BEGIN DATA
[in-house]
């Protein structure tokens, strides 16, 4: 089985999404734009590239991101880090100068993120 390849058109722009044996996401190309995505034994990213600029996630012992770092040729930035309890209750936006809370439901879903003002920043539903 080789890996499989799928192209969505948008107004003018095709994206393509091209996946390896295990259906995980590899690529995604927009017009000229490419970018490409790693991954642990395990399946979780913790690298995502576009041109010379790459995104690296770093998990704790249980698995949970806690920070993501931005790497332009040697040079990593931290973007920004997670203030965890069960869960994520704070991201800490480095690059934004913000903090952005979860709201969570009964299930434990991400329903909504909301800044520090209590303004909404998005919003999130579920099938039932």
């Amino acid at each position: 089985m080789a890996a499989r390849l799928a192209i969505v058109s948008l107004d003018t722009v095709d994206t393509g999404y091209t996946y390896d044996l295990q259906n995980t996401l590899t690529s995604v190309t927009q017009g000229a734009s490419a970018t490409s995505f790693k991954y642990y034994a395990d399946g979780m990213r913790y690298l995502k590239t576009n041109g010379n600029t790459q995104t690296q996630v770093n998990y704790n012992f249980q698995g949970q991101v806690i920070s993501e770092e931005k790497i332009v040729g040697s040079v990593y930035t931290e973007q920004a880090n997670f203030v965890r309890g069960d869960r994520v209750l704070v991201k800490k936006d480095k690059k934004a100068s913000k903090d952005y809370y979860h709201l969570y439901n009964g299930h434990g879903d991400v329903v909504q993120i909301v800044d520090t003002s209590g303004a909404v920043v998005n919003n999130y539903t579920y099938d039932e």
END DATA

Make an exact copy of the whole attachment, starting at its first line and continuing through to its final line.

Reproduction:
[in-house]
């Protein structure tokens, strides 16, 4: 089985999404734009590239991101880090100068993120 390849058109722009044996996401190309995505034994990213600029996630012992770092040729930035309890209750936006809370439901879903003002920043539903 080789890996499989799928192209969505948008107004003018095709994206393509091209996946390896295990259906995980590899690529995604927009017009000229490419970018490409790693991954642990395990399946979780913790690298995502576009041109010379790459995104690296770093998990704790249980698995949970806690920070993501931005790497332009040697040079990593931290973007920004997670203030965890069960869960994520704070991201800490480095690059934004913000903090952005979860709201969570009964299930434990991400329903909504909301800044520090209590303004909404998005919003999130579920099938039932």
């Amino acid at each position: 089985m080789a890996a499989r390849l799928a192209i969505v058109s948008l107004d003018t722009v095709d994206t393509g999404y091209t996946y390896d044996l295990q259906n995980t996401l590899t690529s995604v190309t927009q017009g000229a734009s490419a970018t490409s995505f790693k991954y642990y034994a395990d399946g979780m990213r913790y690298l995502k590239t576009n041109g010379n600029t790459q995104t690296q996630v770093n998990y704790n012992f249980q698995g949970q991101v806690i920070s993501e770092e931005k790497i332009v040729g040697s040079v990593y930035t931290e973007q920004a880090n997670f203030v965890r309890g069960d869960r994520v209750l704070v991201k800490k936006d480095k690059k934004a100068s913000k903090d952005y809370y979860h709201l969570y439901n009964g299930h434990g879903d991400v329903v909504q993120i909301v800044d520090t003002s209590g303004a909404v920043v998005n919003n999130y539903t579920y099938d039932e």